Another Graphic Novel

During the opening ceremonies of the new Capitol Hill and University of Washington light rail stations, Phillip and I stopped into Phoenix Comics & Games, where I bought a copy of Thoughts From Iceland: A Travelogue Comic, by Lonnie Mann. (This makes it the second book for the 2016 Reading Challenge that found me during the opening of a Seattle mass transit project. I don’t know what that has to do with anything, except maybe evidence that mass transit helps business?)

I’d had my eye on Thoughts From Iceland for quite some time. The station-opening day sale was the incentive I needed to buy it. I wanted to dive into it that day, but I’d planned it for the “Bonus Round” of the Reading Challenge. So, it sat on our bookshelf until the 40 categories of the Reading Challenge were done.

Thoughts From Iceland

In December, 2012, Lonnie Mann took a short, three-and-a-half day trip to Iceland. He’d had a lot of experience flying for business, but this trip was solely for pleasure. It was his first visit to Iceland. He traveled alone.

Everything went smoothly on his vacation – there’s not a lot of drama, aside from not recognizing an ATM, slipping on ice, and getting lost on the streets of Reykjavik – and that’s the charm of this book. It’s a very honest account of an enjoyable solo vacation. He sees fascinating sites, tries new food, sees cute guys, and meets the friendly staff of various shops. He has a wonderful time, but the book doesn’t gloss things over. (On a guided tour to a glacier, he realizes he’s the only one in the van who doesn’t know at least one other person, and he feels “incredibly shy”)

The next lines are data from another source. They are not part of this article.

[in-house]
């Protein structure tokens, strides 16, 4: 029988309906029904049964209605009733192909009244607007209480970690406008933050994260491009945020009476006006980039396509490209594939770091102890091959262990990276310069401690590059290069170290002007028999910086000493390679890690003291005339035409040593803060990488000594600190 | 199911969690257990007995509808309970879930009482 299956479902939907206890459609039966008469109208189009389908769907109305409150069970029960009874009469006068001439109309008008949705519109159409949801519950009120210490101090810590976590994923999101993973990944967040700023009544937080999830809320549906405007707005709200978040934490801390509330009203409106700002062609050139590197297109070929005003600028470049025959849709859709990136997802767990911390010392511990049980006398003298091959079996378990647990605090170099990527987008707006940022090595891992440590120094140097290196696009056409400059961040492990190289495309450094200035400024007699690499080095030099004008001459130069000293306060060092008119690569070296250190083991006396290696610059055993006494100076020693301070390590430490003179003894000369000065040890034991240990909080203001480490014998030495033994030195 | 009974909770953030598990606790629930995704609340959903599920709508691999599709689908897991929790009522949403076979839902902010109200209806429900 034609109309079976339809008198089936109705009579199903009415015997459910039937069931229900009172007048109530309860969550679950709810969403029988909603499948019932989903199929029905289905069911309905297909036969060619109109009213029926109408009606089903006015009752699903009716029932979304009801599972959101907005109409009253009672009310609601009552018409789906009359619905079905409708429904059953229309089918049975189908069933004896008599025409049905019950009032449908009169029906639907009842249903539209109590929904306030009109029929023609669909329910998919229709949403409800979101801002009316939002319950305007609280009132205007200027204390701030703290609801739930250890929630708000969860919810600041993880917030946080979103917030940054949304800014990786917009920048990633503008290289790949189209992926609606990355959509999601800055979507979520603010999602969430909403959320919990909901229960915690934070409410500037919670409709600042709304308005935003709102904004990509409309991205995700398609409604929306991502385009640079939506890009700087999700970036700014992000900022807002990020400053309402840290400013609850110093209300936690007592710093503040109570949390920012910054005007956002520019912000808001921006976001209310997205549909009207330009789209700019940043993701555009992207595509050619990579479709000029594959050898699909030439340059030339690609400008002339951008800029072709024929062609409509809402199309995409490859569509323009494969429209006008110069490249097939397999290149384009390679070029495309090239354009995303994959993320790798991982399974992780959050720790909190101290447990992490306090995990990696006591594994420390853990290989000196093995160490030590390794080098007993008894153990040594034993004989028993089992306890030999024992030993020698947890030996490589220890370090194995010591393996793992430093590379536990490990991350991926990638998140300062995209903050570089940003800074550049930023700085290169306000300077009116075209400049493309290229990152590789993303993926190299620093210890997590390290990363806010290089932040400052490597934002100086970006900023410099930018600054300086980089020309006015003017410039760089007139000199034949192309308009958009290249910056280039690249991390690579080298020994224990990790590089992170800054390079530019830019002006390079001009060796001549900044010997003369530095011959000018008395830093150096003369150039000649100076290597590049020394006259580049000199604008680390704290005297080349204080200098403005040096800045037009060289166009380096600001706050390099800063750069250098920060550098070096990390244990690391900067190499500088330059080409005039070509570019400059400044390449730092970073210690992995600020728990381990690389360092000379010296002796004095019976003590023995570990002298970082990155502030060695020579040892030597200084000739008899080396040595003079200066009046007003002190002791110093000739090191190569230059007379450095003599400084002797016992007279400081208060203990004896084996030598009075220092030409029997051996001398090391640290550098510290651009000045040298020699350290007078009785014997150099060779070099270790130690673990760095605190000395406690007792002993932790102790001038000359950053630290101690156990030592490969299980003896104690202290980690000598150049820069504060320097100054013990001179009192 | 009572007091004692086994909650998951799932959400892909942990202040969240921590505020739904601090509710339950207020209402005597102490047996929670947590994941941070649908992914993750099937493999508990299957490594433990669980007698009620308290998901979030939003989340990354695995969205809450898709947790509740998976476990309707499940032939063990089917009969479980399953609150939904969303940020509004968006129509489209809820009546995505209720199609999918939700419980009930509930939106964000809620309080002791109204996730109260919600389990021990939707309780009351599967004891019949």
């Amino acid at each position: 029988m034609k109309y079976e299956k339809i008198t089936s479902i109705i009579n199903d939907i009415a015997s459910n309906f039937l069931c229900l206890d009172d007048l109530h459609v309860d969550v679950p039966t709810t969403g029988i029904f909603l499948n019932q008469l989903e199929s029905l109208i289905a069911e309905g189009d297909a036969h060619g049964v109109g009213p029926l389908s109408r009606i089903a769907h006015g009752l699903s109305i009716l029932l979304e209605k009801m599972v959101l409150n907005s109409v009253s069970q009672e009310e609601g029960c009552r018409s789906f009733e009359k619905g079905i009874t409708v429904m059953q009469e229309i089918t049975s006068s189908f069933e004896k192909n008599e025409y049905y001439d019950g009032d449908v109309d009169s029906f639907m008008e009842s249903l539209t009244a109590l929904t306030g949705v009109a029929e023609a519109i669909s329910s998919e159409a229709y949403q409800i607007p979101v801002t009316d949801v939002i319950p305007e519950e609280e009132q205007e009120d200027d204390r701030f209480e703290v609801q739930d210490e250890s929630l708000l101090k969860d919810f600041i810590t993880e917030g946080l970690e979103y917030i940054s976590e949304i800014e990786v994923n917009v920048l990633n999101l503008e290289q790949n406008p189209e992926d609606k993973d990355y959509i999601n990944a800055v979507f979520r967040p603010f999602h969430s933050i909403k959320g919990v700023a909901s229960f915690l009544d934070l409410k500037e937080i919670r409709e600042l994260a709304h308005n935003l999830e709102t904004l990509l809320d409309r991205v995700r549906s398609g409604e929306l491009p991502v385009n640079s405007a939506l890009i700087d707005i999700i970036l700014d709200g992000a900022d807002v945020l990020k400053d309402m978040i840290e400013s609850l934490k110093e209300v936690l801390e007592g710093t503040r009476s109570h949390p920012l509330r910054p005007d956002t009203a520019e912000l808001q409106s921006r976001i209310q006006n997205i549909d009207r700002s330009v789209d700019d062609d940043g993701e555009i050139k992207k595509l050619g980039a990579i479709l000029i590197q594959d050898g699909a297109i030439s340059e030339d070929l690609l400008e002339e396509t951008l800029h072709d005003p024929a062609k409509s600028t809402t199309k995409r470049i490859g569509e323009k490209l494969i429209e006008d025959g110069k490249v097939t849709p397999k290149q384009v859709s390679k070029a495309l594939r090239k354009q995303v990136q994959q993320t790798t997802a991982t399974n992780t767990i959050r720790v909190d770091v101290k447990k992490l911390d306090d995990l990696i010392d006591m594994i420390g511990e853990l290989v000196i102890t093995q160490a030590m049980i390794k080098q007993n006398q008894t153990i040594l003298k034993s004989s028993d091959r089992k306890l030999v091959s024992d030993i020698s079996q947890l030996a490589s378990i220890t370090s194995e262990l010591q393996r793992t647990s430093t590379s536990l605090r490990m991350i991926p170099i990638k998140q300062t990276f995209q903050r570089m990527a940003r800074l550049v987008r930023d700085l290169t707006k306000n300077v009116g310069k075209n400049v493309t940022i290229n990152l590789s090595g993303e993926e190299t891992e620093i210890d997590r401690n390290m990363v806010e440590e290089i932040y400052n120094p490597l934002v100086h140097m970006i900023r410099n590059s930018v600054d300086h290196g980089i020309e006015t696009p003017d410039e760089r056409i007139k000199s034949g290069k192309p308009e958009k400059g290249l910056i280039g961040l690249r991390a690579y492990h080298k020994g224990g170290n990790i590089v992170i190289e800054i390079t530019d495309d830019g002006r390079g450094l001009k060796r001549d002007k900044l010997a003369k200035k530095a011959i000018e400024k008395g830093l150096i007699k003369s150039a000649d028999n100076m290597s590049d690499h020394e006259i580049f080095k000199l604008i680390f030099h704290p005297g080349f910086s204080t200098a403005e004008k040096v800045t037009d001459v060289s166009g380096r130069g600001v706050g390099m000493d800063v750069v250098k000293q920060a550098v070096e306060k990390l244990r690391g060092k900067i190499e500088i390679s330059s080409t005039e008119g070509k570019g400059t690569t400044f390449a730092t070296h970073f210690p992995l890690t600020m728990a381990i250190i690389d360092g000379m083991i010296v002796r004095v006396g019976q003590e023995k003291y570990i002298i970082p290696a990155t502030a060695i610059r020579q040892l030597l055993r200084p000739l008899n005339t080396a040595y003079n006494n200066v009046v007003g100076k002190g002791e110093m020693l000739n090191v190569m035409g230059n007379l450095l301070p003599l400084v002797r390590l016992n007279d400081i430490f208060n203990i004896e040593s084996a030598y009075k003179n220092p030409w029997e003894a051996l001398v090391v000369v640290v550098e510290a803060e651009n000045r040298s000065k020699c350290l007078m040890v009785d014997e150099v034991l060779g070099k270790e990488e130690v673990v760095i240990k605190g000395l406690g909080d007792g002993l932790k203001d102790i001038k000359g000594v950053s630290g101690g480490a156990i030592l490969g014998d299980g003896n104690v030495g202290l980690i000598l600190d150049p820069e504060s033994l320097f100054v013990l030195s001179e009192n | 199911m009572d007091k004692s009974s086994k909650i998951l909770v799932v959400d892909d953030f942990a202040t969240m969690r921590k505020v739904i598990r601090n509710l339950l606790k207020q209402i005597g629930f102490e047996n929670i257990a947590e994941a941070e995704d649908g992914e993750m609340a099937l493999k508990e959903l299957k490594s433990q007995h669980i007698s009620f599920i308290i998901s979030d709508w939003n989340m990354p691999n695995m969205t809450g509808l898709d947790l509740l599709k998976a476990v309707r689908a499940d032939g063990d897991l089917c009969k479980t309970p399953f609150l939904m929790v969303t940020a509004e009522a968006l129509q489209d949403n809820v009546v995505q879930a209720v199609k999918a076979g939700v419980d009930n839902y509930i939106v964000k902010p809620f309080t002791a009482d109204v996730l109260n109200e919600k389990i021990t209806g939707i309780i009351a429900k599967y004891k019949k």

He spends a lot of time sitting in cafés, enjoying various drinks, observing the scene around him, and wondering why he doesn’t do that back home.

Oh, one amazing thing that happened to him was that in Keflavík International Airport, on his way home, he met Jónsi (the lead singer in Sigur Rós) and his boyfriend Alex. He has a photograph to prove it. (Unless it’s fake, Lonnie writes, pointing out that computer graphics are very advanced these days.)

This graphic novel is nicely illustrated with a mixture of simplicity and detail. His artwork feels happy, somehow. (I wish the book was larger, so the panels didn’t have to be so tiny.)

The book includes photographs – often of the things illustrated earlier. There are maps of each day’s journey to show you where things are. There’s a glossary and a guide to Icelandic pronunciation. There are a few surprises.

Thoughts From Iceland started out as a web comic. You can still find it at Then, through crowdfunding, the book was produced.

  • A graphic novel

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